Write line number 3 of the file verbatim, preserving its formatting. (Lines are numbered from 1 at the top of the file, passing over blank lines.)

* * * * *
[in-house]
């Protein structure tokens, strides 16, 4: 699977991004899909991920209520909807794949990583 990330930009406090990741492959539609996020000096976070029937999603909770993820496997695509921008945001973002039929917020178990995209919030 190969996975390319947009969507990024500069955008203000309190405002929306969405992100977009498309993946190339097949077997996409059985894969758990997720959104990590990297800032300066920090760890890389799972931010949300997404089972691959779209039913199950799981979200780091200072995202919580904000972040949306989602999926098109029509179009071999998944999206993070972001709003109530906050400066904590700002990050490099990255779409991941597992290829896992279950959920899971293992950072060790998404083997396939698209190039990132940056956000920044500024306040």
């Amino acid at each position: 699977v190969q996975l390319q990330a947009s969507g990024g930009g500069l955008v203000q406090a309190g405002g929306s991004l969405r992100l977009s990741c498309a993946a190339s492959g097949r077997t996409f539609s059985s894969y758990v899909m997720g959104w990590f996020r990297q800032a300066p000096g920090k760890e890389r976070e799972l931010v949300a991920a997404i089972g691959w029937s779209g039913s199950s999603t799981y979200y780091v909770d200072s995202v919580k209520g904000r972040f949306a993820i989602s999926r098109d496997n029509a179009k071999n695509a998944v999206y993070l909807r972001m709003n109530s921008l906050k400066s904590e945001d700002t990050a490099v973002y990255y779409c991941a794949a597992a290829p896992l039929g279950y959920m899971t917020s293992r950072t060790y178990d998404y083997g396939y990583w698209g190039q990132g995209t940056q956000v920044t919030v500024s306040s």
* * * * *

């Amino acid at each position: 699977v190969q996975l390319q990330a947009s969507g990024g930009g500069l955008v203000q406090a309190g405002g929306s991004l969405r992100l977009s990741c498309a993946a190339s492959g097949r077997t996409f539609s059985s894969y758990v899909m997720g959104w990590f996020r990297q800032a300066p000096g920090k760890e890389r976070e799972l931010v949300a991920a997404i089972g691959w029937s779209g039913s199950s999603t799981y979200y780091v909770d200072s995202v919580k209520g904000r972040f949306a993820i989602s999926r098109d496997n029509a179009k071999n695509a998944v999206y993070l909807r972001m709003n109530s921008l906050k400066s904590e945001d700002t990050a490099v973002y990255y779409c991941a794949a597992a290829p896992l039929g279950y959920m899971t917020s293992r950072t060790y178990d998404y083997g396939y990583w698209g190039q990132g995209t940056q956000v920044t919030v500024s306040s």